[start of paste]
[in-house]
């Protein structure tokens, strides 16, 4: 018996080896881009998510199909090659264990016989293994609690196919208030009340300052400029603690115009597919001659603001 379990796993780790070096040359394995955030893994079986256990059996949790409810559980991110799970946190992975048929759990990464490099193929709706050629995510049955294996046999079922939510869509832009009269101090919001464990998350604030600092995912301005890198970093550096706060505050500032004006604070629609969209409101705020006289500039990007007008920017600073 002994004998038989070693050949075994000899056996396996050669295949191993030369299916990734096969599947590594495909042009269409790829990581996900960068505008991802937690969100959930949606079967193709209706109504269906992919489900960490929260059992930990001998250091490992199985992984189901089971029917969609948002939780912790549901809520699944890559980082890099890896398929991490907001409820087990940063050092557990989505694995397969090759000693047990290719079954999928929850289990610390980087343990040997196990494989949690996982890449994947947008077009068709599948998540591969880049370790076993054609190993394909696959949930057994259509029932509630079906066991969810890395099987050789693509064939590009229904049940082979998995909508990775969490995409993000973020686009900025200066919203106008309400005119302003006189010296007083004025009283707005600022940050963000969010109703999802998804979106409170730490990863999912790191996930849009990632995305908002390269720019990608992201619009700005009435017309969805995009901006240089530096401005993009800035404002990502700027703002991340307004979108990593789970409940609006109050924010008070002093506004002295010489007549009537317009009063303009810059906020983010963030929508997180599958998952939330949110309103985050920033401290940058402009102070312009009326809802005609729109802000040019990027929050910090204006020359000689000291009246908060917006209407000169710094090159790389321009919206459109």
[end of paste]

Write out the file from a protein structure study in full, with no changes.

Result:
[in-house]
């Protein structure tokens, strides 16, 4: 018996080896881009998510199909090659264990016989293994609690196919208030009340300052400029603690115009597919001659603001 379990796993780790070096040359394995955030893994079986256990059996949790409810559980991110799970946190992975048929759990990464490099193929709706050629995510049955294996046999079922939510869509832009009269101090919001464990998350604030600092995912301005890198970093550096706060505050500032004006604070629609969209409101705020006289500039990007007008920017600073 002994004998038989070693050949075994000899056996396996050669295949191993030369299916990734096969599947590594495909042009269409790829990581996900960068505008991802937690969100959930949606079967193709209706109504269906992919489900960490929260059992930990001998250091490992199985992984189901089971029917969609948002939780912790549901809520699944890559980082890099890896398929991490907001409820087990940063050092557990989505694995397969090759000693047990290719079954999928929850289990610390980087343990040997196990494989949690996982890449994947947008077009068709599948998540591969880049370790076993054609190993394909696959949930057994259509029932509630079906066991969810890395099987050789693509064939590009229904049940082979998995909508990775969490995409993000973020686009900025200066919203106008309400005119302003006189010296007083004025009283707005600022940050963000969010109703999802998804979106409170730490990863999912790191996930849009990632995305908002390269720019990608992201619009700005009435017309969805995009901006240089530096401005993009800035404002990502700027703002991340307004979108990593789970409940609006109050924010008070002093506004002295010489007549009537317009009063303009810059906020983010963030929508997180599958998952939330949110309103985050920033401290940058402009102070312009009326809802005609729109802000040019990027929050910090204006020359000689000291009246908060917006209407000169710094090159790389321009919206459109």